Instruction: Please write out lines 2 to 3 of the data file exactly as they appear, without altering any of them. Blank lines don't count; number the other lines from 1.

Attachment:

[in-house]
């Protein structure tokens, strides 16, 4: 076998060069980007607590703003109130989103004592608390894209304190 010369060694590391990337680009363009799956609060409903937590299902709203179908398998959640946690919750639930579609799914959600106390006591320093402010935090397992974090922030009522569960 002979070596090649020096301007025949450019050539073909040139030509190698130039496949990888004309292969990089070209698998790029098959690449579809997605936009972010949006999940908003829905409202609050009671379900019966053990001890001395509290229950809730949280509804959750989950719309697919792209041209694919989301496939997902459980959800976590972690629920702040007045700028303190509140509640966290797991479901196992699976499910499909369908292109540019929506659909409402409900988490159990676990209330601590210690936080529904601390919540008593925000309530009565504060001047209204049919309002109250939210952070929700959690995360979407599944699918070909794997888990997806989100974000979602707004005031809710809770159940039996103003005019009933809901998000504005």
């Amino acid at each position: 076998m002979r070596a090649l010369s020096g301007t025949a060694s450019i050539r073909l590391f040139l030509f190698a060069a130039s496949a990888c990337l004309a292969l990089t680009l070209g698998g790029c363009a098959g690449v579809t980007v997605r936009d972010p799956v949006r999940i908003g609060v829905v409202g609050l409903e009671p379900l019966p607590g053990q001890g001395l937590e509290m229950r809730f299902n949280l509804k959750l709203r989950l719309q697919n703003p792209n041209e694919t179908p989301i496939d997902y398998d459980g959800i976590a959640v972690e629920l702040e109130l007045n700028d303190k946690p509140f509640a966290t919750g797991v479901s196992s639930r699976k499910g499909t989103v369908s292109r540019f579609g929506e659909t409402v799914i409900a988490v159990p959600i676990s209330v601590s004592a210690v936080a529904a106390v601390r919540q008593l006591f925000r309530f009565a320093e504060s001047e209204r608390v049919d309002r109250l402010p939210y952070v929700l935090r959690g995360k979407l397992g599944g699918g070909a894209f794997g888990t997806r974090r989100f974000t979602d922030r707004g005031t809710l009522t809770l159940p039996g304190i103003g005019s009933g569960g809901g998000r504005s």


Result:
């Protein structure tokens, strides 16, 4: 076998060069980007607590703003109130989103004592608390894209304190 010369060694590391990337680009363009799956609060409903937590299902709203179908398998959640946690919750639930579609799914959600106390006591320093402010935090397992974090922030009522569960 002979070596090649020096301007025949450019050539073909040139030509190698130039496949990888004309292969990089070209698998790029098959690449579809997605936009972010949006999940908003829905409202609050009671379900019966053990001890001395509290229950809730949280509804959750989950719309697919792209041209694919989301496939997902459980959800976590972690629920702040007045700028303190509140509640966290797991479901196992699976499910499909369908292109540019929506659909409402409900988490159990676990209330601590210690936080529904601390919540008593925000309530009565504060001047209204049919309002109250939210952070929700959690995360979407599944699918070909794997888990997806989100974000979602707004005031809710809770159940039996103003005019009933809901998000504005």
């Amino acid at each position: 076998m002979r070596a090649l010369s020096g301007t025949a060694s450019i050539r073909l590391f040139l030509f190698a060069a130039s496949a990888c990337l004309a292969l990089t680009l070209g698998g790029c363009a098959g690449v579809t980007v997605r936009d972010p799956v949006r999940i908003g609060v829905v409202g609050l409903e009671p379900l019966p607590g053990q001890g001395l937590e509290m229950r809730f299902n949280l509804k959750l709203r989950l719309q697919n703003p792209n041209e694919t179908p989301i496939d997902y398998d459980g959800i976590a959640v972690e629920l702040e109130l007045n700028d303190k946690p509140f509640a966290t919750g797991v479901s196992s639930r699976k499910g499909t989103v369908s292109r540019f579609g929506e659909t409402v799914i409900a988490v159990p959600i676990s209330v601590s004592a210690v936080a529904a106390v601390r919540q008593l006591f925000r309530f009565a320093e504060s001047e209204r608390v049919d309002r109250l402010p939210y952070v929700l935090r959690g995360k979407l397992g599944g699918g070909a894209f794997g888990t997806r974090r989100f974000t979602d922030r707004g005031t809710l009522t809770l159940p039996g304190i103003g005019s009933g569960g809901g998000r504005s």